Those Georgians whose religion calls for cremation have no choice but to go abroad. When a leader of Tbilisi’s Hare Krishna temple died, the parish had to send the body to Moscow for cremation, according to temple member Davit Tutberidze. 

The Tbilisi crematorium’s left entrance

As yet, no one has called for Georgia’s crematorium to serve at least such religious minorities.

Yet one 73-year-old man visiting his mother-in-law’s grave in Mukhatgverdi Cemetery believes it’s time for a change from the country’s burial traditions. 

“Why are we torturing the dead?” wonders Vitaly Iakovenko, an ethnic Ukrainian resident of Georgia.“Why should we torture the relatives, who put so much emotional and financial resources into taking care of the dead? And for what? Is it because religion opposes cremation? I am Christian, but European countries are also Christian and cremation is available there, and it is not a sin.”

The thought of “thousands of worms” devouring his mother-in-law’s flesh horrifies Iakovenko.  “Some of them come up from the ground,” he claims. “How is it possible to see a loved one eaten up by worms?

An empty schedule for funeral dinners still hangs in the crematorium.
Vitaly Iakovenko visiting his mother-in-law’s grave in Mukhatgverdi Cemetery.

Those Georgians who do opt for cremation reportedly tend to send family members’ bodies to Ukraine, where a crematorium exists in the Black Sea port city of Odessa. Chai Khana, however, could not find any families willing to speak about the experience.  

The cost for such a procedure motivates many. A few years ago, the fixed cost of cremating a body in Odessa was 840 hryvnia, or about $32.14, according to one Ukrainian report. 

By comparison,  traditional burial services (a grave plot, grave digging, coffin, and mortuary refrigeration) cost in Tbilisi, on average, 1,500 laris ($630.20), depending on location, estimates Hermes’ Dzagania.  (Prices at private cemeteries can be more than double that, reported.)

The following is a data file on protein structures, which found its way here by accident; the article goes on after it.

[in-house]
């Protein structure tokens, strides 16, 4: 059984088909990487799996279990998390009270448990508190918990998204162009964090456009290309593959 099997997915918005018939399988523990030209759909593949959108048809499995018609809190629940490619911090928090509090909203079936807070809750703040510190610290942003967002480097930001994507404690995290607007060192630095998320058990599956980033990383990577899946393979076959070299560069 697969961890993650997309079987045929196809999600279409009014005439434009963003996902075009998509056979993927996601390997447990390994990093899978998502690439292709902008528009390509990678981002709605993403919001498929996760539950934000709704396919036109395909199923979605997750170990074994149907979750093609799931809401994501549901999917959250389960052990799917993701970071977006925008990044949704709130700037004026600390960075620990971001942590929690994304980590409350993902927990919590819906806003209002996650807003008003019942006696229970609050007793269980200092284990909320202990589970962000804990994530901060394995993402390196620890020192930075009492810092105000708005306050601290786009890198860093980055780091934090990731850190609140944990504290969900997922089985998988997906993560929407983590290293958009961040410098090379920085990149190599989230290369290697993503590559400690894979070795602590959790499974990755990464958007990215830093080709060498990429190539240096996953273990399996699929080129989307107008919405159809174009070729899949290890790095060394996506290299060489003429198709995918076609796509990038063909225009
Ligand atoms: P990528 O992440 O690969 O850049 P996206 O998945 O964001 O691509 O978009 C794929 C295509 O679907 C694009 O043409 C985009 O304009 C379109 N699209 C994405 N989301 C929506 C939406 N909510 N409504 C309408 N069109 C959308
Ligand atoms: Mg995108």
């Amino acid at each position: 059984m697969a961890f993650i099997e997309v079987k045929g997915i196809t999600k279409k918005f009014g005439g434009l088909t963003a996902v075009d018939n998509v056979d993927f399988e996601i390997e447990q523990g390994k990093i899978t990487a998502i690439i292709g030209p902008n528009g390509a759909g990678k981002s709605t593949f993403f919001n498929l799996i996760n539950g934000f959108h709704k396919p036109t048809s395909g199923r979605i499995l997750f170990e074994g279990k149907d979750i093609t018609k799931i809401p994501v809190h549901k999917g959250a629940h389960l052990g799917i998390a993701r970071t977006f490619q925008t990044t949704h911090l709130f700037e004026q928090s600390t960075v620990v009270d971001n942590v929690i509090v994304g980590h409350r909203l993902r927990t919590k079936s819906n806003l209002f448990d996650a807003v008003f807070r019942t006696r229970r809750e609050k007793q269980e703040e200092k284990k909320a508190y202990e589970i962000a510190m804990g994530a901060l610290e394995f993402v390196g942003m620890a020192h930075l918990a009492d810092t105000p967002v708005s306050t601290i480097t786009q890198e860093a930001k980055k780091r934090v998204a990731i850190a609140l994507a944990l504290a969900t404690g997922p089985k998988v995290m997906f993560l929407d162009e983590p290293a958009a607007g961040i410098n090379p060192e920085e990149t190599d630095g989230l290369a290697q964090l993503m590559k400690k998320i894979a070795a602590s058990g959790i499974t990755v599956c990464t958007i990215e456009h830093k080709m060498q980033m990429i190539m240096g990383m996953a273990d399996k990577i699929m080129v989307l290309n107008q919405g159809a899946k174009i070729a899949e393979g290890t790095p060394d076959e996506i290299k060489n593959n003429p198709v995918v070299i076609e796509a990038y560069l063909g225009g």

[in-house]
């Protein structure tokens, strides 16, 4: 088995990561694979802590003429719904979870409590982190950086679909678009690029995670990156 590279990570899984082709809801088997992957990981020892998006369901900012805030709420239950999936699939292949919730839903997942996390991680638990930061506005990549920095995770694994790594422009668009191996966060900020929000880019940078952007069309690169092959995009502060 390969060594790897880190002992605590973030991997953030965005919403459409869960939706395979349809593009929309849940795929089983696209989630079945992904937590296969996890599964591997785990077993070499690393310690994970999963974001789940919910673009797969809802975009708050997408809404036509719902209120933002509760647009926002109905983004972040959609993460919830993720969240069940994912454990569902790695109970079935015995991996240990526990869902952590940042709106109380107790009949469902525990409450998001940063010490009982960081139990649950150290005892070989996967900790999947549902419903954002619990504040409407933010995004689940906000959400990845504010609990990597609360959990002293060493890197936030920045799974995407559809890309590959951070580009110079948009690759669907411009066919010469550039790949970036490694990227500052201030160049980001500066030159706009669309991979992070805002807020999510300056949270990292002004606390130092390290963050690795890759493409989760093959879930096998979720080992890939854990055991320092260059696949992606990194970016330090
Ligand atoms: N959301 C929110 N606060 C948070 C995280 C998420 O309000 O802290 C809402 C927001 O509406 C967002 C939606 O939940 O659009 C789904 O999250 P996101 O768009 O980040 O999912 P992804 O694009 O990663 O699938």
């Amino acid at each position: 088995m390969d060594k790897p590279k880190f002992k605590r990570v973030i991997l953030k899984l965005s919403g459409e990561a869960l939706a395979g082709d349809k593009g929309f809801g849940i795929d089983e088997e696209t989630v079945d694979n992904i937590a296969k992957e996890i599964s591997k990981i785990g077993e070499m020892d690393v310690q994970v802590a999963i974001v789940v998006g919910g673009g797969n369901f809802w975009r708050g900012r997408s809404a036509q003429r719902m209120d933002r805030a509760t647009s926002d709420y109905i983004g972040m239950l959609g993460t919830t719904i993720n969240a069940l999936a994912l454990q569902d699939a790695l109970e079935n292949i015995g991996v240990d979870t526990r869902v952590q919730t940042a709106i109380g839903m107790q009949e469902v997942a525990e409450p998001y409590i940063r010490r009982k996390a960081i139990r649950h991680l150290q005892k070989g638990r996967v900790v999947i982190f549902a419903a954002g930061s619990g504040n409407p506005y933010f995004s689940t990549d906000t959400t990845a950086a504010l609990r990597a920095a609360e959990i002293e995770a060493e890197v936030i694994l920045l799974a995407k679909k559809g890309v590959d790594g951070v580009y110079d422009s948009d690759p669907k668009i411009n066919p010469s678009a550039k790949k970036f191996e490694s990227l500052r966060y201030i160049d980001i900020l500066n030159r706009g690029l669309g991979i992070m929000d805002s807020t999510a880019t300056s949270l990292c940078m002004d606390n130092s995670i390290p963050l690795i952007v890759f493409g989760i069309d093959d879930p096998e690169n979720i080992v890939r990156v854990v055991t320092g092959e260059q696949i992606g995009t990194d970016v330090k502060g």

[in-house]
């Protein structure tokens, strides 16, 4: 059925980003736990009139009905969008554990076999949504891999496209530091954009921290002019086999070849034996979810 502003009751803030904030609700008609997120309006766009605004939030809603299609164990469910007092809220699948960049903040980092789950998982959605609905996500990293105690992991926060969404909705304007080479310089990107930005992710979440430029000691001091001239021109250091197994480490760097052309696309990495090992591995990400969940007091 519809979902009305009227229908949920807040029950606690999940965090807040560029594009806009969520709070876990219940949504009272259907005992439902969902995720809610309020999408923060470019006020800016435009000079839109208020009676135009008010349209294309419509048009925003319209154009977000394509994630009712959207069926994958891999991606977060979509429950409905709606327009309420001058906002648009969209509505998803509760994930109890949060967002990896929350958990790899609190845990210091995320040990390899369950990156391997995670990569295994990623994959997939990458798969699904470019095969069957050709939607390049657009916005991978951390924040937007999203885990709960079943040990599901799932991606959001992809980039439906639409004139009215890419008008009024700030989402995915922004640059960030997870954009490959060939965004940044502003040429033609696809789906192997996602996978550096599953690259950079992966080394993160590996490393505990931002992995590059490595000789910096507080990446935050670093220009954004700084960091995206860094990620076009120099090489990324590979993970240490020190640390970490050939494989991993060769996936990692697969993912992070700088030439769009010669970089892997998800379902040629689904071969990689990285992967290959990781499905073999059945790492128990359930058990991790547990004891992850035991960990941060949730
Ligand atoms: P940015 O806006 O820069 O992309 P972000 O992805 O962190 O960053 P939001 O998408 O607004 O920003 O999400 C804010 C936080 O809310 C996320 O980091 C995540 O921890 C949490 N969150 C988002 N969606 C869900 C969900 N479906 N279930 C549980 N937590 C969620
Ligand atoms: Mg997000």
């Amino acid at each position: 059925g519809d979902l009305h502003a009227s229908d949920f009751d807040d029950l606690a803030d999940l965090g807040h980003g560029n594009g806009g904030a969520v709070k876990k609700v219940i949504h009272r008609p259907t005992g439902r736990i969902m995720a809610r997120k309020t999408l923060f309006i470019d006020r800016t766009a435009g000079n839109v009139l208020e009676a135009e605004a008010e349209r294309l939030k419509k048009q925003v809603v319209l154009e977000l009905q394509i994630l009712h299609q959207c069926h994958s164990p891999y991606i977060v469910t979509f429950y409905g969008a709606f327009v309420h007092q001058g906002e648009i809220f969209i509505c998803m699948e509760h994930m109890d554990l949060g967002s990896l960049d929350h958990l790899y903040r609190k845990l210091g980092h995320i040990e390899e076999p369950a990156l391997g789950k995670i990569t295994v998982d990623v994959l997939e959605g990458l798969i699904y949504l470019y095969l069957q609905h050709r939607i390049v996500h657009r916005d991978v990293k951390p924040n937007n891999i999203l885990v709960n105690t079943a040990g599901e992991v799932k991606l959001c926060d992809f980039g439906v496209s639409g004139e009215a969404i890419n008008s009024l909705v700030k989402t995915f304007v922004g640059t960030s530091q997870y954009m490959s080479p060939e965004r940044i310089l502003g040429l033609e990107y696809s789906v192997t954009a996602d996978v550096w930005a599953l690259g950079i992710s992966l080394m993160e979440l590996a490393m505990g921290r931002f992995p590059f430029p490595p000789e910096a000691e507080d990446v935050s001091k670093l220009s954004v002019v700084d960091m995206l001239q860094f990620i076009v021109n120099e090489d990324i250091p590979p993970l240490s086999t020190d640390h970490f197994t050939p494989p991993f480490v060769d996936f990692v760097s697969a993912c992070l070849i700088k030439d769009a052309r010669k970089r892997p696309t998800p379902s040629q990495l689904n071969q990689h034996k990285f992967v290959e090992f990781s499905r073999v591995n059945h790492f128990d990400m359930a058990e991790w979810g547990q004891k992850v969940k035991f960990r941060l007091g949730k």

Shovels for digging graves stand inside the crematorium.
At city cemeteries, graves are enclosed by low stone walls, which take up additional space.

On top of cost concerns, a perception that Tbilisi’s mostly city-run cemeteries have run out of space often leads to the few calls about cremation that the Hermes funeral-services bureau receives, Dzagania says.

Twenty-five of the city’s 54 municipal cemeteries are now closed, prompting families sometimes to bury deceased relatives on top of the remains of their ancestors. Or, notes Iakovenko, to remove the bones from abandoned family graves and sell the plot to another family. 

Dzagania, though, stresses that “for sure, for the next 50 years Tbilisi will not lack space for burials.” Based on official census information, the city’s population of some 1.06 million does not appear to be growing, though high traffic congestion and steady urban sprawl suggest otherwise.

But, eventually, Dzagania adds, “it would be important to have a new architectural plan for the city’s development.” 

Sixty-one-year-old Hare Krishna member Tutberidze hopes that a crematorium will be part of Tbilisi’s future. “The city is crowded with cemeteries,” he observes. “You will see many houses located near them. It cannot go on like this.“

Iakovenko agrees. “I think it is important to start public discussions regarding this issue.” A functioning crematorium, he stresses, would at least allow those Georgians who desire cremation “to die as they wish.”